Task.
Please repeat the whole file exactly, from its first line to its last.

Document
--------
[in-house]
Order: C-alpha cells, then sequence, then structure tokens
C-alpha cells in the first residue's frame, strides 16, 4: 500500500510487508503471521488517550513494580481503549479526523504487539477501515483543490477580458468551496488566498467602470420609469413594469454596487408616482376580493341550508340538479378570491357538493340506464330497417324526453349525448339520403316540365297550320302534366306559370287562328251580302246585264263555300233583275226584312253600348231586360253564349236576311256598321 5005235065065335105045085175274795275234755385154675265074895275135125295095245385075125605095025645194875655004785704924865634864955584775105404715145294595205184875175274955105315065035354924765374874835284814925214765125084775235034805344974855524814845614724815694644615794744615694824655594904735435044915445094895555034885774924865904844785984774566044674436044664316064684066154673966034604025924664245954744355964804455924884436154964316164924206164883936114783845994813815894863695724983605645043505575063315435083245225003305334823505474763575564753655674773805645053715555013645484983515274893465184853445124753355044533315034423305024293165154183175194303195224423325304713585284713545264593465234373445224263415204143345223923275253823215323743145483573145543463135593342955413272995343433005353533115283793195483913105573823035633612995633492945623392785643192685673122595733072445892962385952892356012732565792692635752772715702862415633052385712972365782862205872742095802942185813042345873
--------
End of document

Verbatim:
[in-house]
Order: C-alpha cells, then sequence, then structure tokens
C-alpha cells in the first residue's frame, strides 16, 4: 500500500510487508503471521488517550513494580481503549479526523504487539477501515483543490477580458468551496488566498467602470420609469413594469454596487408616482376580493341550508340538479378570491357538493340506464330497417324526453349525448339520403316540365297550320302534366306559370287562328251580302246585264263555300233583275226584312253600348231586360253564349236576311256598321 5005235065065335105045085175274795275234755385154675265074895275135125295095245385075125605095025645194875655004785704924865634864955584775105404715145294595205184875175274955105315065035354924765374874835284814925214765125084775235034805344974855524814845614724815694644615794744615694824655594904735435044915445094895555034885774924865904844785984774566044674436044664316064684066154673966034604025924664245954744355964804455924884436154964316164924206164883936114783845994813815894863695724983605645043505575063315435083245225003305334823505474763575564753655674773805645053715555013645484983515274893465184853445124753355044533315034423305024293165154183175194303195224423325304713585284713545264593465234373445224263415204143345223923275253823215323743145483573145543463135593342955413272995343433005353533115283793195483913105573823035633612995633492945623392785643192685673122595733072445892962385952892356012732565792692635752772715702862415633052385712972365782862205872742095802942185813042345873